Posted by Prymface on Wednesday, September 28, 2011
This month the Government launched its consultation on changes to Care to Learn.
When Care to Learn works it is an amazing thing. It basically pays the childcare (up to £160 a week) for young parents under 20 while they are in education. For young parents who aren't lucky enough to have their mum on hand just round the corner to look after their little cherub (for which I will be eternally grateful) Care to Learn is often the only way that young mums can afford to go back to college and gain much needed qualifications.
The Government have put forward a few proposals such as means testing, letting schools/colleges decide on eligibility, and reducing the amount they will pay, which will introduce a significant level of uncertainty for those young parents wanting to go to college. I've seen young parents' faces as universities try to tell them what they will be entitled to. Basically no one knows till you get there. How can you be expected to plan your life around that? Furthermore, basing eligibility on parents' or partner's incomes ignores the fact that the young parent is unlikely to have any spare money for childcare at this time in their life if not earning themselves.
The Governments preferred option is to reduce the age limit to under 19. While it is understandable that a 19 year old parent may sound like they need less support, it was acknowledged in 2006 (when C2L was extended to 19 year olds) that the most vulnerable 16 and 17 year old parents were often 19 by the time they were ready to engage in formal education. It takes time to get sorted and settled. College courses only start once a year. They are often only full time. The key to improving opportunities for young parents is more flexibility, not less. The Governments preferred proposal ignores the way that young parents balance education and parenting and life, it ignores the need for reassurance and financial stability, and it ignores everything we know about what improves lives for young parents and their children.
The Government have spent years trying to promote Care to Learn, to ensure that young parents are able to take up educational opportunities. Connexions workers often offered support with form filling-in and finding suitable child care places. Evaluations showed that when it did work C2L was a lifeline to those young parents suggesting that, if anything, the age should be extended further to allow more young parents whose education was interrupted to return to college at a time that is right to them.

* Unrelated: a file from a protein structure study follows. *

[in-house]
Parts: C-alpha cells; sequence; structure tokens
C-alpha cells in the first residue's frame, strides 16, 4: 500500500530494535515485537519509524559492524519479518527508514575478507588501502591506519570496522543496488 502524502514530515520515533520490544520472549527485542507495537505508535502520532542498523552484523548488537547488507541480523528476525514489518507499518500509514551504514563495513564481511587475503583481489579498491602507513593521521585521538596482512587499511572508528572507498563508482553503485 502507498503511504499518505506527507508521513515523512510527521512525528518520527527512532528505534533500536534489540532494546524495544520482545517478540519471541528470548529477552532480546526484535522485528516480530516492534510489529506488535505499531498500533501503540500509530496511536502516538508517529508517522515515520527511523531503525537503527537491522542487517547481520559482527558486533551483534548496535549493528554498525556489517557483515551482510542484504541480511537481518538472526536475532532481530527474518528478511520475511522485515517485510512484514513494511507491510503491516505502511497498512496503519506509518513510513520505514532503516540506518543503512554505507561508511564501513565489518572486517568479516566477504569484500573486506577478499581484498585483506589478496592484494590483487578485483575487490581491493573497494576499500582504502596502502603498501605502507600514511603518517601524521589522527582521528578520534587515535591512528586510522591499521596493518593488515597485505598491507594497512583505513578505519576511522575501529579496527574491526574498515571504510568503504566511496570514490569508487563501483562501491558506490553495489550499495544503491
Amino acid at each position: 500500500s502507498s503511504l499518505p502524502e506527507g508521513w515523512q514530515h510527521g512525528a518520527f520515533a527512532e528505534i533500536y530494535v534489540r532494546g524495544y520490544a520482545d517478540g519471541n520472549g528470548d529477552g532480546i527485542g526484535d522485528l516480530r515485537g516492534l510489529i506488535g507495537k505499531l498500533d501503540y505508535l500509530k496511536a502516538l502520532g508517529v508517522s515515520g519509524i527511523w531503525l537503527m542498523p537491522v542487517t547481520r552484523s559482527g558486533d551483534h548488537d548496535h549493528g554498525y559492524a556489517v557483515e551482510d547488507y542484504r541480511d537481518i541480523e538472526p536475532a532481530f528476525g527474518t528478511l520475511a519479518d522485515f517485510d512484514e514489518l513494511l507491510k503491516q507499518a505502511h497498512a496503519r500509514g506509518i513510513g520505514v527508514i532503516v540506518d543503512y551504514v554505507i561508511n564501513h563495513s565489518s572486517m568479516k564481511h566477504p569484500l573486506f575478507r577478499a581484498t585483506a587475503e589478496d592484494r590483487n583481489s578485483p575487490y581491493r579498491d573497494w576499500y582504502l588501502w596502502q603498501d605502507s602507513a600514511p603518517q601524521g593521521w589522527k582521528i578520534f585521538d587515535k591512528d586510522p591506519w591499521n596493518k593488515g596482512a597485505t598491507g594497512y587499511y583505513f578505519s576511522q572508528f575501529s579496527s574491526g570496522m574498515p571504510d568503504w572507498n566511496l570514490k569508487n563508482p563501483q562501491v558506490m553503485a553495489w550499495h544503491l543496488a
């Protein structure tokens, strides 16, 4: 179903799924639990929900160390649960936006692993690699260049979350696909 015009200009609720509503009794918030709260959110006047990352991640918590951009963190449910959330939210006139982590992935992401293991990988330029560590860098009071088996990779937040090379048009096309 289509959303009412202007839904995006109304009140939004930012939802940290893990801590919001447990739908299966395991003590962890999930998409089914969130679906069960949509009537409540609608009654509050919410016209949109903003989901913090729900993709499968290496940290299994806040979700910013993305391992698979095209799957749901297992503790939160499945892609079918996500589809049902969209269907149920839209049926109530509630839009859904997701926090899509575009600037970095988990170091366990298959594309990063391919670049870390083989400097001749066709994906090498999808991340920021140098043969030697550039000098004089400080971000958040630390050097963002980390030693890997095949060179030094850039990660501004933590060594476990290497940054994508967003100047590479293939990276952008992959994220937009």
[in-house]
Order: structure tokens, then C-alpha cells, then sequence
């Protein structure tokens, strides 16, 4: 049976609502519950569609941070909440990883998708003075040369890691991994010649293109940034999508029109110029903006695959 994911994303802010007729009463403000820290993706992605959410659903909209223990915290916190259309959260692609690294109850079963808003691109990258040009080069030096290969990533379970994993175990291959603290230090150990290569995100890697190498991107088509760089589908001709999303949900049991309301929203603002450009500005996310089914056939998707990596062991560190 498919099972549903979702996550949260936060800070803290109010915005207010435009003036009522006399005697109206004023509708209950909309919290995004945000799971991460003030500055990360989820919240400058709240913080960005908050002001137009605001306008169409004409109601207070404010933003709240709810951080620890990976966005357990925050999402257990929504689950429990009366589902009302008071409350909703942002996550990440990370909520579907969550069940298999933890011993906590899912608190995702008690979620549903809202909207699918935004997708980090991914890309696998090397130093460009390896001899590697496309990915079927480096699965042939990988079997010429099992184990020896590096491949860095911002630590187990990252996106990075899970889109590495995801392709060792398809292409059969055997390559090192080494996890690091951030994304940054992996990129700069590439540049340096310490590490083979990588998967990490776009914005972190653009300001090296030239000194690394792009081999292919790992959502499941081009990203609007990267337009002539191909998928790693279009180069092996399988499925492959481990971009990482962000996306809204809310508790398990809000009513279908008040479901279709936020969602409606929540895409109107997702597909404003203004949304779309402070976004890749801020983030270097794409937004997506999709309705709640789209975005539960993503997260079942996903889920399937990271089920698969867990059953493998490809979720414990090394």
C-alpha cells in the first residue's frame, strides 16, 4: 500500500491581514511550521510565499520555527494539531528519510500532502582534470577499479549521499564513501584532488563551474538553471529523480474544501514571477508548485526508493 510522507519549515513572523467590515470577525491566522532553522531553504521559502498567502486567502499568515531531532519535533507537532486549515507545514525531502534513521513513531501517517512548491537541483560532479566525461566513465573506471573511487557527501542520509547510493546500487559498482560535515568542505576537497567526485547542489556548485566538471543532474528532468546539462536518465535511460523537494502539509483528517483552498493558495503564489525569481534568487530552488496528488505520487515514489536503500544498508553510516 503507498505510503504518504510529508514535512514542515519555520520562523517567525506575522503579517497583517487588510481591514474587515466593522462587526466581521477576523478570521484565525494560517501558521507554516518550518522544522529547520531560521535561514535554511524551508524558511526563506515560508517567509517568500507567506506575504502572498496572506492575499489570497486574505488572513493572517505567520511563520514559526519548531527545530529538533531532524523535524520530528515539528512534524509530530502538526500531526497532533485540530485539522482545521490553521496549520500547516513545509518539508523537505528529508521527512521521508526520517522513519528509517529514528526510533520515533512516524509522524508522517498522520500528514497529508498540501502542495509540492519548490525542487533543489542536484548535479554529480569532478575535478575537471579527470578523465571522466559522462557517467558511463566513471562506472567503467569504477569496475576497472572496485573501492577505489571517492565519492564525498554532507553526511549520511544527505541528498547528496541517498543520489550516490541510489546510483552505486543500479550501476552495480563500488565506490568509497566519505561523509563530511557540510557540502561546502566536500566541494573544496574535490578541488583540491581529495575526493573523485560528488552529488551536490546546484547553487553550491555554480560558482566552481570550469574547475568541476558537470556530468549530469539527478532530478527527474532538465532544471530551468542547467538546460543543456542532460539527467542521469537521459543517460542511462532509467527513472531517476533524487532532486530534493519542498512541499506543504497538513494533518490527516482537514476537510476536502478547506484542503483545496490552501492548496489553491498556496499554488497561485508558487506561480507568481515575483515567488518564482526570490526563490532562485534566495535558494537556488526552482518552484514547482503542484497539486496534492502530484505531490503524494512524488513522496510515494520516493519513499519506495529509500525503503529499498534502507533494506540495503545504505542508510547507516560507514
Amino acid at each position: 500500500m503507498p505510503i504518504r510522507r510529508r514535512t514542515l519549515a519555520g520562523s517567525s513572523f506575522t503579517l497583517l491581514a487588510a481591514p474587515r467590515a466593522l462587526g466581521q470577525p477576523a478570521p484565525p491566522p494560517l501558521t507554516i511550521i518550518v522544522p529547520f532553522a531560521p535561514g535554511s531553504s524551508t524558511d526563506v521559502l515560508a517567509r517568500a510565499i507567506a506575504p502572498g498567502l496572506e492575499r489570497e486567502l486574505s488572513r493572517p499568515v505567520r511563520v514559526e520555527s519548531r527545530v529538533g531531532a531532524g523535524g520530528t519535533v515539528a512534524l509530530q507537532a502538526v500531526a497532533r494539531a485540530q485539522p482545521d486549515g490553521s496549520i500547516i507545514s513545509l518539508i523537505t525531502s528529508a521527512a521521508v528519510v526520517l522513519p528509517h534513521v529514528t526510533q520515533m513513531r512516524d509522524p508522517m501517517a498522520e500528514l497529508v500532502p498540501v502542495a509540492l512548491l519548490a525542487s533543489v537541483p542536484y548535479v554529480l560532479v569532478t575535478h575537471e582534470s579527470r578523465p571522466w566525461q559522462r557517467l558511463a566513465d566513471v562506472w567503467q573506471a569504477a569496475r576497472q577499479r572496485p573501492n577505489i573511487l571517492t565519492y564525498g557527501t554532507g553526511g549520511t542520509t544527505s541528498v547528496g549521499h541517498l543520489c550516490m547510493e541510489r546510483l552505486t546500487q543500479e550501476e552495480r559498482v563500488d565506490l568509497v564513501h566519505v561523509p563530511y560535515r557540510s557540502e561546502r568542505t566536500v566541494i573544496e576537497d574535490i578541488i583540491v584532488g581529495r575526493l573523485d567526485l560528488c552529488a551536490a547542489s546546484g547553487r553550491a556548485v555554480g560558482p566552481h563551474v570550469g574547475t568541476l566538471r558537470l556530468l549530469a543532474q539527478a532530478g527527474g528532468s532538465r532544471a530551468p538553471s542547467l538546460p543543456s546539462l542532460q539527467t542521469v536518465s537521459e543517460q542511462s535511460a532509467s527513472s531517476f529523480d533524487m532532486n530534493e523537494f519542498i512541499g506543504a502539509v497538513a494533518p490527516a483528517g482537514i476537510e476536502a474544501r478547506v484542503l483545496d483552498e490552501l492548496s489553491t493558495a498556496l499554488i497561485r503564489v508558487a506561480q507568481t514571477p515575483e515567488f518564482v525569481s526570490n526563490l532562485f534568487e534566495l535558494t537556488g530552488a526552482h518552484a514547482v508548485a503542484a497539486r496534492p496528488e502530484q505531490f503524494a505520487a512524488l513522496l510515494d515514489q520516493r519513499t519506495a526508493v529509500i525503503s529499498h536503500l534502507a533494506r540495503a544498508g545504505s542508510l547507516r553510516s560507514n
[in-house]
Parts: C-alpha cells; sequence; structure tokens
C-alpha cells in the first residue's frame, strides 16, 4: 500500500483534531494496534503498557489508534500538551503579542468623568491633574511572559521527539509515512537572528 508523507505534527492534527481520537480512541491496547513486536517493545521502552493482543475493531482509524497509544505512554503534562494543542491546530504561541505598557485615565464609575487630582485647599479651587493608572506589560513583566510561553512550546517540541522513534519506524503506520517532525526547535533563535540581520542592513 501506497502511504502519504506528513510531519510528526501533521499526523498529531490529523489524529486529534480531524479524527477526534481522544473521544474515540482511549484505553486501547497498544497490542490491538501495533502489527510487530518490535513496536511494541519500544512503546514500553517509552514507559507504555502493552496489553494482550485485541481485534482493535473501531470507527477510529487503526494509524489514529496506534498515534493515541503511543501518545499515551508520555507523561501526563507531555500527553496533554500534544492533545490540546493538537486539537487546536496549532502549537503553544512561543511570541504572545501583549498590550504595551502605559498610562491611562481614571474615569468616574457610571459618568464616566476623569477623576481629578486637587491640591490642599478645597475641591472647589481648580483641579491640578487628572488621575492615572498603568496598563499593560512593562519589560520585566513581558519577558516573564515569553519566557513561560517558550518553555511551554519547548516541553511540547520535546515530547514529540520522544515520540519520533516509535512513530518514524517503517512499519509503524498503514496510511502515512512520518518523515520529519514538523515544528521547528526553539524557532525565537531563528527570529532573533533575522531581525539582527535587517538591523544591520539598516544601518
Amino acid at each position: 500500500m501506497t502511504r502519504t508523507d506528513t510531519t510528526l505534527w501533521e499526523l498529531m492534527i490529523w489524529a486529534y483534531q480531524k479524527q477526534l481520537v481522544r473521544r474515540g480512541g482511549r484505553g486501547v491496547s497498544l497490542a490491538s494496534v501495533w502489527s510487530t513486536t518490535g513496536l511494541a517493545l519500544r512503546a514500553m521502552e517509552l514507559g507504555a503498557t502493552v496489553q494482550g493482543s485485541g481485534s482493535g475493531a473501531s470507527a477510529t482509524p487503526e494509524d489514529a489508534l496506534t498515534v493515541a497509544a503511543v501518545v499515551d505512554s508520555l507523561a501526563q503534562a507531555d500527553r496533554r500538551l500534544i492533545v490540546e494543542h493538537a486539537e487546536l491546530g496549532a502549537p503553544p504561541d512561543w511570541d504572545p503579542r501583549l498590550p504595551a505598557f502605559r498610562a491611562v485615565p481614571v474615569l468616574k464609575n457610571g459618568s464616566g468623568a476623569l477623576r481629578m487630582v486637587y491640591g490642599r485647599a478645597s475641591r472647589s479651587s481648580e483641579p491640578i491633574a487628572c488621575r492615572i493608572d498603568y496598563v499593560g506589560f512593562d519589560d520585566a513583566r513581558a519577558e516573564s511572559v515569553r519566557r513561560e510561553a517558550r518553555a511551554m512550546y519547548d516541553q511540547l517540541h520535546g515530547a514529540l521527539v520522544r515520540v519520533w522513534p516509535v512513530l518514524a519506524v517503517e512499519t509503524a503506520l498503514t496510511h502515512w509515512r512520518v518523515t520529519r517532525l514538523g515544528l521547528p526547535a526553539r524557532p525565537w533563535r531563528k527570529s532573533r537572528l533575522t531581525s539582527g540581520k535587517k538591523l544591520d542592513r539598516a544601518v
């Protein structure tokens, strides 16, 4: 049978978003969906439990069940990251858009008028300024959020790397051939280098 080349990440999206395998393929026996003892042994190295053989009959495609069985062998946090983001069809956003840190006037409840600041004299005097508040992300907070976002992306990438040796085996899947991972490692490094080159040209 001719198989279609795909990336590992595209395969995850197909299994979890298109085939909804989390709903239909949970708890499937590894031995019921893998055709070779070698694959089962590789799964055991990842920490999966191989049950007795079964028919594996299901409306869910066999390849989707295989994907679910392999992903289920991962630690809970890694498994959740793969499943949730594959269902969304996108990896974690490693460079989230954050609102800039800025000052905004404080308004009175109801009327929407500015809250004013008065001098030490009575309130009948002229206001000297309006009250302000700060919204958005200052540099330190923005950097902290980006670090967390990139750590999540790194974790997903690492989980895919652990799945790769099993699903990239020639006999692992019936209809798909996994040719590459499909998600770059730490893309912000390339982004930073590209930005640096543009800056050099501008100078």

The short sightedness and backwards approach of the preferred proposal to reduce the age limit seems to have gone unnoticed by most campaign groups. Compared to the uproar about Child Support changes the Care to Learn consultation has sat quietly on the DfE website without any attention or concern.
So I guess that means it's up to us.....
This is what I'm asking:
If you were or are a young parent please complete this quick survey - I'm hoping for at least 100 responses to analyse!
If you have any additional comments, or a nice story to tell me, please add them below or email me firstname.lastname@example.org
Please please spread the word! RT my tweets, share my facebook status and email this link to anyone who may be interested!
The deadline for the DfE response is 28th October
Free childcare isn't everything - Young parents often have complex lives that just don't fit into the structures that the education system expects us to. But taking away free childcare just puts up another barrier, another unknown, another risk that will impact on the life of that young parent, and, most importantly, the lives of their children too.
Tags: "care to learn" "voice"
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